Jesus’ “Sermon on the Mount” would make an excellent political platform, the president of San Francisco’s Board of Supervisors told a gathering of 100 at San Francisco Theological Seminary’s annual Faith and the Common Good lecture here April 19.
“These words ― about the blessing of the poor in spirit, the meek, the peacemakers ― could be spoken in every rotunda and legislative chamber in the country,” said David Chiu, who is in his second term as head of San Francisco’s legislative body, representing one of the most diverse districts in the city.
“But, unfortunately, most of us in public office don’t think about them or ignore them, said Chiu, a member of Calvary Presbyterian Church in San Francisco. “The idea of peacemakers seems absent and is remarkably difficult in political settings, particularly polarized ones like today.”
The purpose of the Faith and the Common Good lecture ― endowed by SFTS emeritus professor John Hadsell and his late wife, Virginia ― “is to be inspired by people of faith who serve others in their vocations.” Chiu clearly relished the opportunity to speak here.
“I am often asked how I got my politics,” he said. “Tonight for the first time, I’ve been asked how I got my faith.” Chiu’s rise to political prominence has a number of SFTS ― and SFTS President Jim McDonald ― connections.
The son of Taiwanese immigrants ― his mother Christian and his father Buddhist ― Chiu went to work for Illinois Senator Paul Simon after finishing law school. McDonald was working for Simon’s brother, Art Simon ― founder of Bread for the World.
Chiu and Simon fought the same Washington stereotype. “It’s disappointing because national political leaders talk about religion but it’s conservative, right-wing beliefs, from the Christian Coalition to the Tea Party,” Chiu said. “There’s this strong public sense that any Christian politician comes from this point of view.”
Chiu said he “comes from a more progressive place and has hoped for 20 years that we can better represent a more progressive Christianity, but liberals have disappointed too,” he added, “arguing for a strict separation of church and state, thus minimizing religion.”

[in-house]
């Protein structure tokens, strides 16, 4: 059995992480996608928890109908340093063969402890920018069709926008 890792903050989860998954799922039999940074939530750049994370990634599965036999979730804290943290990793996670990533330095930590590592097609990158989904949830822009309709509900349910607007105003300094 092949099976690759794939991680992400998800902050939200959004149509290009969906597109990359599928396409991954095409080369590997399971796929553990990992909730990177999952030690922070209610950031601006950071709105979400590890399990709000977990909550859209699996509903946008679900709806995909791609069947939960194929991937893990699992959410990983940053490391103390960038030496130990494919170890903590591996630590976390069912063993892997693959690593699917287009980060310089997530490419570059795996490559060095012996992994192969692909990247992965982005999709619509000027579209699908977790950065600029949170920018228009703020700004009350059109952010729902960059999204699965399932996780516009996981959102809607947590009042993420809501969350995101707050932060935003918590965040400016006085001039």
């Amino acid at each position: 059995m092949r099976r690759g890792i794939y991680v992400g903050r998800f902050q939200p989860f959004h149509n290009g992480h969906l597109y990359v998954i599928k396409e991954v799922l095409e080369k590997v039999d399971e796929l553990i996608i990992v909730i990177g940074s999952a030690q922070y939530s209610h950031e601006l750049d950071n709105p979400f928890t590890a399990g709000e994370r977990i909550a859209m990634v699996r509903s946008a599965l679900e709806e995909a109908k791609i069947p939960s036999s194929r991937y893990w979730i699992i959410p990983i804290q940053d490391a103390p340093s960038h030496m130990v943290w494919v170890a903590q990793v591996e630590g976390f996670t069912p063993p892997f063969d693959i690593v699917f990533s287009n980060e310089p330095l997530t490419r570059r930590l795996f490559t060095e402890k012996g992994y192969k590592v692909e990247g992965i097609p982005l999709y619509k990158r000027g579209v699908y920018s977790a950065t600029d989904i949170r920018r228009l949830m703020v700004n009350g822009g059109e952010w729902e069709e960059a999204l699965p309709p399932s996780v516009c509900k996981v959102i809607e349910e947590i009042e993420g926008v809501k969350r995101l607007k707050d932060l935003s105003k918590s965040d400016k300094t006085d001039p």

When Paul Simon retired from the U.S. Senate because of its growing polarization, Chiu returned to his native San Francisco and began to become heavily involved in community affairs. His day job was as a criminal prosecutor in the San Francisco district attorney’s office, but he soon tired of that.
“I stopped being a prosecutor because I was spending all my time putting all these young black and brown men in jail for petty, mostly minor drug offenses,” he said. “The disparities based on race are simply unjust ― akin to slavery. The marijuana these kids were smoking is less harmful than the white wine we had before dinner tonight.”
Chiu’s pastor at Calvary Church, the Rev. Laird Stuart ― who served as interim president of SFTS prior to the calling of McDonald ― “really helped me think about the connection between faith and public service,” Chiu said.
Chiu’s decision to seek public office “was prompted by a little bit of insanity,” he said, “but I’ve always been fascinated by politics and public policy … and I was seeing situations in my district that needed to be addressed and weren’t.”
In office, Chiu says his role models are “religious leaders who are also political leaders” ― Martin Luther King Jr., farmworker organizer Cesar Chavez and Gandhi.
Chiu said he has also come to realize “how close my job is to that of pastors ― we are all looking for ways to address the life and health of our communities. I can learn a lot from them.”
He urged churches and their pastors and members to get more involved in community life.
“There are so many opportunities to get involved locally,” Chiu said, “ministry to the soul and to the body of all our people.”